Mac takes the assignment. As a case officer, over several years he becomes fast friends with Huang Tsung-yao[2], ostensibly an NCNA reporter, but in fact an intelligence operative for the Ministry of State Security (MSS). Agency superiors pressure Mac to make a recruiting pitch to Huang. He declines. He realizes his friend would reject such a proposal; further, loyal officer that he is, he would report the overture to the MSS—thus fingering himself as someone the CIA considered capable of treason. Such is exactly what happens: a reluctant Mac makes the pitch, and within day·Huang is recalled to China and given meaningless work.

Segue forward a decade, when the Agency picks up hints that China and Iran are planning some sort of deal involving enormous amounts of money. And here is where Fred Rustmann draws upon his decades of experience in CIA’s clandestine service to craft a story that likely had a modified counterpart in real life.

Briefly, Huang has survived his period of disgrace and ended up in Paris, involved in the cloudy deal with Iran. Agency superiors, including the DCI and the Paris COS, press Mac to make another recruitment pitch. He resists, and comes up with a counter plan: bug Huang’s embassy office in the hope that the needed information can be gleaned from overheard conversations.

What follows is a how-to manual that shows how a case officer goes about organizing· an operation—from arranging clandestine meetings with contract assets, avoiding surveillance, and arranging an “audio penetration,” a polite euphemism for bugging an adversary.

As a reviewer, I prefer not to reveal too many details of a thriller. Permit one teaser. The Chinese embassy abutted an apartment building, and Huang’s office shared a common wall with the residence of a elderly woman and her “unmarried but not unattractive daughter,” Colette. Mac immediately thought of Francois, a playboy and a Paris station contract asset who delighted in the occasional odd job.

Mac tasks him with getting the women out of the apartment for a long weekend so that he and technicians could drill through the wall and install the bug. The suave Francois “accidentally” meets Colette in a neighborhood cafe, She shows up for their first dinner date clad in a pretty new dress, cut low to display her ample assets. In short order, both women agree to a weekend on the French Riveria [sic, Goulden obviously means “Riviera”], allowing Mac and the technical team do their bugging work. To their astonishment, what they overhear is Huang and an associate opening boxes, counting out 50 million Euros, and stashing them in a safe.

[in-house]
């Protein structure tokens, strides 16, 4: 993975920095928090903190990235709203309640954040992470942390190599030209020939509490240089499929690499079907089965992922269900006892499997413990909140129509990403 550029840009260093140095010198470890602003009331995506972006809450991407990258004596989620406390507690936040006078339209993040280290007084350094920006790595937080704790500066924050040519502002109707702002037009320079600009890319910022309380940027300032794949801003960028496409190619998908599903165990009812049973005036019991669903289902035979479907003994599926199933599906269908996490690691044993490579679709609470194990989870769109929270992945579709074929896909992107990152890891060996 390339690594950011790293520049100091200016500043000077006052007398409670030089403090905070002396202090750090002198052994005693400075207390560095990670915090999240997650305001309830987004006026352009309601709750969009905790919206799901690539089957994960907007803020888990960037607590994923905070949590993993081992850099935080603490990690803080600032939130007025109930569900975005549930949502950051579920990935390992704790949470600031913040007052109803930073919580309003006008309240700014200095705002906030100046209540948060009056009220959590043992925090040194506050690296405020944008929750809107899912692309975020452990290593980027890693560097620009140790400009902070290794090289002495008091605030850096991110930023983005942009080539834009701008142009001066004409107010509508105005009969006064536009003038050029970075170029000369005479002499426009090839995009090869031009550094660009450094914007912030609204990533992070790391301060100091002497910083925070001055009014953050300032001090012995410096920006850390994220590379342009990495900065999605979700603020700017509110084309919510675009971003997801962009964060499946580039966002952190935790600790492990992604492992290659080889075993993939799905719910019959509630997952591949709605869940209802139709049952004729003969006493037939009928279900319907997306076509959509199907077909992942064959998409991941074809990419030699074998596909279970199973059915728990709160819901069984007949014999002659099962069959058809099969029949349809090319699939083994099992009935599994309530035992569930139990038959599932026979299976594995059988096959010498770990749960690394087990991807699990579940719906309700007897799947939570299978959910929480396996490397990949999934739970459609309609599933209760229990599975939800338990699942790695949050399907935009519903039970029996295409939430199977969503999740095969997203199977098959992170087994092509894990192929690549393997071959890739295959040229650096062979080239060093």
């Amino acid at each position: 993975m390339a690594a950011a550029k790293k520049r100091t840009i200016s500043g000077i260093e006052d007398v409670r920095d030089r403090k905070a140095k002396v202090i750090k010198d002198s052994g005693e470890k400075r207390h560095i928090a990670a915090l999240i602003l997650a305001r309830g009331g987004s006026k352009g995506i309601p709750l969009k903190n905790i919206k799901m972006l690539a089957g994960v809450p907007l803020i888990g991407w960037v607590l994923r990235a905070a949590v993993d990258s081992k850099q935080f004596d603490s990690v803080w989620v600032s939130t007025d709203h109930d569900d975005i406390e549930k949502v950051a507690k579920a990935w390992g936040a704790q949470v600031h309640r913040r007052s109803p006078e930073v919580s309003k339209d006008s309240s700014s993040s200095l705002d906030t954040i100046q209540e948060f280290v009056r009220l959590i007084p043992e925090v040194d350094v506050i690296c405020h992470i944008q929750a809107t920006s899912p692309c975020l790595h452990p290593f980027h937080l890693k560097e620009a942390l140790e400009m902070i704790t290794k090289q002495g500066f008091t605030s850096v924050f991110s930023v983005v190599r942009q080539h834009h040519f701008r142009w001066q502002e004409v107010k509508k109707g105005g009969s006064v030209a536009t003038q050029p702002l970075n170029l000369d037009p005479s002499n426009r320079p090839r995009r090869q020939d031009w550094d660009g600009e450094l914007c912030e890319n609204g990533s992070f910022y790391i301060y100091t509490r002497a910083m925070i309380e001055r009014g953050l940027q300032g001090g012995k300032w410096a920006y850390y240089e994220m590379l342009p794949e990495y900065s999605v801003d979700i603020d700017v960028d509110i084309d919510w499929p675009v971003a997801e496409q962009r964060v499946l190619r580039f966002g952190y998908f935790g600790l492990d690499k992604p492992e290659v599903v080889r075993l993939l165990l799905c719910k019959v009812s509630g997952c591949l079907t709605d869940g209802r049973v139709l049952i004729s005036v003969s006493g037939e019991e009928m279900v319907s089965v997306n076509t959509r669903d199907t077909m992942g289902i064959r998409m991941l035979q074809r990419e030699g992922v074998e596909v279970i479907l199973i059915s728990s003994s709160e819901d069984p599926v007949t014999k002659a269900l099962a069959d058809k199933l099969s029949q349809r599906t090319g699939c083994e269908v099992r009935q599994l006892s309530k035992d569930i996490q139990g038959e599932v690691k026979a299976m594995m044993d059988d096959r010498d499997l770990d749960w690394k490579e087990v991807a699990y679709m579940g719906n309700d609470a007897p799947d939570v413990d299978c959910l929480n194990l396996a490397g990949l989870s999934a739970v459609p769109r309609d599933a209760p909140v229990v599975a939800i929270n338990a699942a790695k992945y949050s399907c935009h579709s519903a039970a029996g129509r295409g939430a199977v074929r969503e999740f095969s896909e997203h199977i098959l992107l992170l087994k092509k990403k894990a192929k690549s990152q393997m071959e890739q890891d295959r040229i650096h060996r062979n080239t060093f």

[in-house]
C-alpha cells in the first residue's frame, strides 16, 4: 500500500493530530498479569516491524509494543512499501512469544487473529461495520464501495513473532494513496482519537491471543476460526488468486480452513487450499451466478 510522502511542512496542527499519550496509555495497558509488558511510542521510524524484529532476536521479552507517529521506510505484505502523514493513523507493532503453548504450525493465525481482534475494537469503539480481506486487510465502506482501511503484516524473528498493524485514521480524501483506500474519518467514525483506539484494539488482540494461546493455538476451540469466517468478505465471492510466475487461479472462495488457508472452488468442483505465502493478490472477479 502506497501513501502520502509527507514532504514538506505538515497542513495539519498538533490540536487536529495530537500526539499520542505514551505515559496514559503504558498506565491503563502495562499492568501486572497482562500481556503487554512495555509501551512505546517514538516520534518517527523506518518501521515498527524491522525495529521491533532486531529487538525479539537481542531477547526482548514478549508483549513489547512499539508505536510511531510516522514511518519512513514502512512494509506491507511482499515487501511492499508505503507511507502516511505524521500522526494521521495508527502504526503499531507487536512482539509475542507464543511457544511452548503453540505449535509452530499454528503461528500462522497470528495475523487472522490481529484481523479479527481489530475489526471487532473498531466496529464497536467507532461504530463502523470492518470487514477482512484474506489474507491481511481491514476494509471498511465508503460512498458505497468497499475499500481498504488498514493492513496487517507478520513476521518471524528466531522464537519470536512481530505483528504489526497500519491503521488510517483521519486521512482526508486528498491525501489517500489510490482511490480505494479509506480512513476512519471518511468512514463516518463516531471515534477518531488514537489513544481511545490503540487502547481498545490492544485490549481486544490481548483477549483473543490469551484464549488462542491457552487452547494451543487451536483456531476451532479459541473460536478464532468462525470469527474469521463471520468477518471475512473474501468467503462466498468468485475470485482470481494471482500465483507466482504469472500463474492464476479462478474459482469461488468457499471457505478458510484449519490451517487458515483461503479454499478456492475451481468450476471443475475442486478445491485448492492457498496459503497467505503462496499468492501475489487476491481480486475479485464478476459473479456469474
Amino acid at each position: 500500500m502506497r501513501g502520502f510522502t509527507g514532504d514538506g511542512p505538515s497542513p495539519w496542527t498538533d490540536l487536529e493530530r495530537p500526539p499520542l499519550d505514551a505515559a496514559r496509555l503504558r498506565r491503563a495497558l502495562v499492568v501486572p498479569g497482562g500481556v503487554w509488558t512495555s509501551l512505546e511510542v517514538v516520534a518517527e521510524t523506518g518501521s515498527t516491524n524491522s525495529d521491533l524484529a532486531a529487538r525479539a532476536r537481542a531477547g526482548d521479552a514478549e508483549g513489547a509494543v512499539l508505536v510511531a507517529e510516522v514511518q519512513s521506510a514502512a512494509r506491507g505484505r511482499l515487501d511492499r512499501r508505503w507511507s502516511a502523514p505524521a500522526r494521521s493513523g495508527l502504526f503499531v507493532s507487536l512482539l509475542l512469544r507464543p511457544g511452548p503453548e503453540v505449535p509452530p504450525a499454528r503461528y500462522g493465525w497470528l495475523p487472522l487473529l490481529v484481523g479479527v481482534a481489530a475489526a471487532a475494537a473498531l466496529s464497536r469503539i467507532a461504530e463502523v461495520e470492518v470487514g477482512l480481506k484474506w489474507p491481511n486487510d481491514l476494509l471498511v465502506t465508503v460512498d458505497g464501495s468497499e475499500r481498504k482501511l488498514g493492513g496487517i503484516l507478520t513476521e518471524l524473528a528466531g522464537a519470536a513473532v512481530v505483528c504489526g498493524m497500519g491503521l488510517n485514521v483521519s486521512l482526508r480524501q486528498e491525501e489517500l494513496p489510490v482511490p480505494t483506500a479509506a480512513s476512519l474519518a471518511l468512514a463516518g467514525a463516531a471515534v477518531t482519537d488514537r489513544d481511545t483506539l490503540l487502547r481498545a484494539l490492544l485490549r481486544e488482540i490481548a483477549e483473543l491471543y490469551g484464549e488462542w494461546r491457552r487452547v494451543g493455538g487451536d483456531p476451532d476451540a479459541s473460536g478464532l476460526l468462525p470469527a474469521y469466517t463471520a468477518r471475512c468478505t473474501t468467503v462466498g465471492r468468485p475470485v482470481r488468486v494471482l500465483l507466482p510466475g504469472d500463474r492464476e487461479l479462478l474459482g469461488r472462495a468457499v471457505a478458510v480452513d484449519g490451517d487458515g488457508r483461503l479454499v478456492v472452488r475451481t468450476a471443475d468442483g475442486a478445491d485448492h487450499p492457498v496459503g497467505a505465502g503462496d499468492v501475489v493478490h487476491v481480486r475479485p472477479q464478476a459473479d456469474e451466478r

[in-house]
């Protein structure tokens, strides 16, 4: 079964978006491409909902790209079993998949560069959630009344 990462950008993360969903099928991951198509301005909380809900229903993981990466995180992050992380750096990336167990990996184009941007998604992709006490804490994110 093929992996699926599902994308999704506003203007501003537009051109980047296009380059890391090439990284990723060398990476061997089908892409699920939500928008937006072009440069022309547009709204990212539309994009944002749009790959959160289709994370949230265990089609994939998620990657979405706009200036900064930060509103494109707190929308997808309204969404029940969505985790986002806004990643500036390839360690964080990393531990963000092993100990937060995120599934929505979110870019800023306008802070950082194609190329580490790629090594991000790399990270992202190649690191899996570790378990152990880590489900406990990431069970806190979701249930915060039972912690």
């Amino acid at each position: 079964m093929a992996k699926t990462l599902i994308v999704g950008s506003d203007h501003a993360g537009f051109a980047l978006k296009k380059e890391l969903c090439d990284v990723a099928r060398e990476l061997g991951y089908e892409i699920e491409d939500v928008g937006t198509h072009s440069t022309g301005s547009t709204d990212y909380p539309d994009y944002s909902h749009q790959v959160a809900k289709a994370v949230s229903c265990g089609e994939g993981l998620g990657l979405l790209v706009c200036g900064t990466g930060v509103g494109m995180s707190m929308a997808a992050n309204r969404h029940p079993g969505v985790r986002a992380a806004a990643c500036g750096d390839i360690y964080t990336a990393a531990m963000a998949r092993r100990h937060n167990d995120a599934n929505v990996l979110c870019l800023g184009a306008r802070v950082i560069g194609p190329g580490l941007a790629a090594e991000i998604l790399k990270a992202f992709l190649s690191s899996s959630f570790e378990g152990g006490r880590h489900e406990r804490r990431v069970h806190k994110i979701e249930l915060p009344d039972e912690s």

And that is all I am going to tell you. Suffice to say that The Case Officer is a book that warrants a five-cloak, five-dagger rating.

[1] Goulden, Joseph C. in The Intelligencer: Journal of U. S. Intelligence Studies (19, 1, Winter/Spring, 2013, pp. ) Joseph C. Goulden is a long-time reviewer of espionage and spy books for The Washington Times and other publications. Most of the reviews [from The Intelligencer, reproduced in this blog] appeared in prior editions of The Washington Times. Joe Goulden’s recent book is Goulden, Joseph C. (2012). The Dictionary of Espionage: Spyspeak into English. Mineola, NY: Dover Publications

[2] It is unfortunate that Goulden uses the Wade-Giles (and I suppose that Rustmann, too, probably pretty good in Chinese) instead of pinyin to spell out Chinese names. Today’s operatives would certainly use what is much more common in China.